Don’t reform upkeep regulation, says Process Pressure

Brattleboro businessman Rick Fleming, who heads the Vermont Alimony Reform, testifies at a hearing at the Vermont Law School in South Royalton. File photo by Mike Faher / VTDigger

AAfter months of study, a task force is not recommending any immediate, major changes to Vermont’s maintenance laws.

The Brattleboro-based group advocating for government maintenance reform expressed disappointment that the Spousal Maintenance Task Force did not address critical issues. The group promised to carry on.

“I think one of the problems was that there really wasn’t enough time for a full review,” said Rick Fleming, a Brattleboro businessman and president of Vermont Alimony Reform. “This is an important first step, but there is definitely still a lot to be done in this area.”

The Vermont Alimony Reform was founded by maintenance debtors who believe that the government’s handling of maintenance payments is unfair, out of date, and leaves too much judicial discretion. Members began reform about two years ago, citing recent changes to the Massachusetts Maintenance Act as a possible model.

The reform initiative wavered for a while in the state parliament. The legislature first asked the supervisory committee of the family department of the Supreme Court to examine the maintenance law. The resulting report recommended new maintenance guidelines based on income and length of marriage, but warned against introducing “rigid” rules that would limit the courts’ discretion.

After more lobbying work by the reform group, the legislature approved the directive proposal of the judicial committee this year and also created a new task force to examine the situation more closely.

The task force included representatives from the Vermont Alimony Reform and the Vermont Commission on Women. These two groups were at odds during a November hearing at Vermont Law School at which commission officials argued that the reform agenda could have an unfair impact on women.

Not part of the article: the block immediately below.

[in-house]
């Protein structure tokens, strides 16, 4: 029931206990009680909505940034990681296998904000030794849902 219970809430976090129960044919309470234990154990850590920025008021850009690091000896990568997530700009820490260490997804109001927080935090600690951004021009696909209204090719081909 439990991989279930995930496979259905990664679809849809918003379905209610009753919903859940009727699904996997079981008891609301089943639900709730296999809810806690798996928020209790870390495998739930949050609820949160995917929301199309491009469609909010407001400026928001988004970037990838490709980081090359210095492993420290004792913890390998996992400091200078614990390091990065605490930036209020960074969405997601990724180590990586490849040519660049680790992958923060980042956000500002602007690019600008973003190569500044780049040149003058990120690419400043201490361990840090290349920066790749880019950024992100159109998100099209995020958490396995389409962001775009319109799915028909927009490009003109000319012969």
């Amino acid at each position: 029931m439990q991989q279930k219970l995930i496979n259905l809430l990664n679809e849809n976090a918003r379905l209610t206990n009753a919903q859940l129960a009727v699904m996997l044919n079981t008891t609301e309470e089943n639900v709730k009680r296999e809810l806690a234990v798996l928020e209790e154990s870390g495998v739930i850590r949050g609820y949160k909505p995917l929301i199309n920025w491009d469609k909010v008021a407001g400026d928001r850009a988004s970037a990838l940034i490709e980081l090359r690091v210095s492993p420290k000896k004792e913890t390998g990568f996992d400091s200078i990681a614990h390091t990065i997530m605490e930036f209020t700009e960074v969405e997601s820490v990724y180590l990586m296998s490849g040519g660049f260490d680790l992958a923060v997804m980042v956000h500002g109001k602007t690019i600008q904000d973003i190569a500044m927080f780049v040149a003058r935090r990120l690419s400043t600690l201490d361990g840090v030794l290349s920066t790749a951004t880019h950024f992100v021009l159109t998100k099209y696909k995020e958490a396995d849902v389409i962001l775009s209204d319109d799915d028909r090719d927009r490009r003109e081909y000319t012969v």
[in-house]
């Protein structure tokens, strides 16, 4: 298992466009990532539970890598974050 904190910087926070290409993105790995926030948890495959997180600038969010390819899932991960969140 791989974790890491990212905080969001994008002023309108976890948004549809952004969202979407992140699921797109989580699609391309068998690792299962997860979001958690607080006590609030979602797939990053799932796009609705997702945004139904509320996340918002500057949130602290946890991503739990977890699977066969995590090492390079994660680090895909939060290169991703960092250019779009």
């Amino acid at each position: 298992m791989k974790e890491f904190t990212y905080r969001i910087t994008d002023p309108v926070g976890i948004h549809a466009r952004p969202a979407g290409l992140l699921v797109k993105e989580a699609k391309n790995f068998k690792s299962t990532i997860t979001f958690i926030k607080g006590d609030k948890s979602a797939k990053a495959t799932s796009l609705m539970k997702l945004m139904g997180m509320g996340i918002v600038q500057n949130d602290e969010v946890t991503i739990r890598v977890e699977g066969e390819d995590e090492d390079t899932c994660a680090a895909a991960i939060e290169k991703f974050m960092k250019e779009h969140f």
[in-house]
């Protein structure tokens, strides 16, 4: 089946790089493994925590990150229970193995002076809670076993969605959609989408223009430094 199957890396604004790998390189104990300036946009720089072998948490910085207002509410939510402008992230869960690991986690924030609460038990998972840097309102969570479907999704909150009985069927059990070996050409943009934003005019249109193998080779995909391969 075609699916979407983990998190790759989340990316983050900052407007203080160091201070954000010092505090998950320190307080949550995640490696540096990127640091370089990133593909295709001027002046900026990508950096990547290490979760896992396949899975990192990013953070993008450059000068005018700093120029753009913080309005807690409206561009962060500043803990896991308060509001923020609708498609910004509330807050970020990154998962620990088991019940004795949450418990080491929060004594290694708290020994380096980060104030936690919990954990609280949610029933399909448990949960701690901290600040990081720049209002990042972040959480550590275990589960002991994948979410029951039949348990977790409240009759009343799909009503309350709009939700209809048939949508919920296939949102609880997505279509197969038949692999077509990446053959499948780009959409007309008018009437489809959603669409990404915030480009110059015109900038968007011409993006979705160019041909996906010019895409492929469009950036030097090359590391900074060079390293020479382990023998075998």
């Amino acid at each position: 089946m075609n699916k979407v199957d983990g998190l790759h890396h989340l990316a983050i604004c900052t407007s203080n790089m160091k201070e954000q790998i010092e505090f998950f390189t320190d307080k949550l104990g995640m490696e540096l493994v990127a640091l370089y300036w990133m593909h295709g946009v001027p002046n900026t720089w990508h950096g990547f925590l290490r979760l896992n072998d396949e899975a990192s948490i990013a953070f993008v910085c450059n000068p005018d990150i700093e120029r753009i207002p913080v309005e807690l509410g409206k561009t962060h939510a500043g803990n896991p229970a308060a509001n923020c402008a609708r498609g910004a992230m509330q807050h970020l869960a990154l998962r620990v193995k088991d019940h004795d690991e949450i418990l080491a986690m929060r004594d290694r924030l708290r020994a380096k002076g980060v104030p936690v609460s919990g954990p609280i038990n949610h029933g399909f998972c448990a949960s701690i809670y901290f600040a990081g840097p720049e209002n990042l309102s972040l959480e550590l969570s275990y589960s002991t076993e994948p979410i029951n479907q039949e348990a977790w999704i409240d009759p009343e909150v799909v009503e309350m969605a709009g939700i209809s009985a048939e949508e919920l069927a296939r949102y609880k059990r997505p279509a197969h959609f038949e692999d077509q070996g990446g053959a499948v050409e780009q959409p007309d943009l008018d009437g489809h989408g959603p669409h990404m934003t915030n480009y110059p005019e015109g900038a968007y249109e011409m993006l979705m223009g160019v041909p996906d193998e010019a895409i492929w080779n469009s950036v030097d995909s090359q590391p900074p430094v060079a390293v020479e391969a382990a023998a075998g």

Cary Brown is the executive director of the Vermont Women’s Commission. File photo by Erin Mansfield / VTDigger

The Task Force’s report to the House and Senate Judiciary Committees suggests only minor changes to the current Maintenance Act. His recommendations include:

• Extension of the new maintenance guidelines – depending on the income and the length of the marriage – until July 1, 2021. The guidelines are to expire by July 1, 2019.

• Interview judges, attorneys, case managers, and people involved in divorce cases to determine the “application and usefulness” of the new guidelines.

The task force’s report stated that “hard data” is needed to determine “if the guidelines are being applied if they are helpful in finding solutions and opportunities for improvement”.

• Consider adding retirement – either the payer or the beneficiary – to the list of factors in determining maintenance entitlements.

• Replace the legal term “permanent” maintenance with the word “long-term”. The task force says this is a “more accurate reflection of case law” that allows maintenance decisions to be changed.

• Make it clear that the new alimony guidelines are not a reason for changing existing alimony. Those who request such changes should still be required to demonstrate that they had a “real, material, and unexpected change in circumstances,” the task force said.

Cary Brown, executive director of the Vermont Women’s Commission and a member of the task force, said the group did a great job “considering the wide range of recommendations” on an “incredibly complex topic”.

The new alimony guidelines, which were passed earlier this year, “really take some time to go into effect so we can see what impact they are having,” Brown said.

She added that the task force hearings, although conducted over a relatively short period of time, would have allowed “votes we might not otherwise have received” to be cast.

“I think the task force is trying to be as deliberate as possible,” said Brown.

The Vermont Alimony Reform sent the Justice Committees of the House and Senate a detailed review of work that the group believes remains to be done.

Reformers were pleased that the task force was addressing a key element of the reform agenda, namely the impact of retirement on alimony, but said that more work was needed on other issues.

The Group’s objectives include further restricting judicial discretion, ending child support payments when a recipient remarries or cohabiting, binding marriage contracts for maintenance payments, and removing “previous living standards” from factors that should be considered in support counseling .

“The provision of spousal support should be based on need and not serve as a reward,” wrote the reform group. “Justice and justice for both parties should be the rule of law.”

Fleming said he expected to argue these and other points when the legislature returns for the 2018 session.

“It’s a complex subject,” said Fleming. “But I think the public hearing and the meetings within the task force show that more time needs to be devoted to this issue in order to bring about effective reform.”

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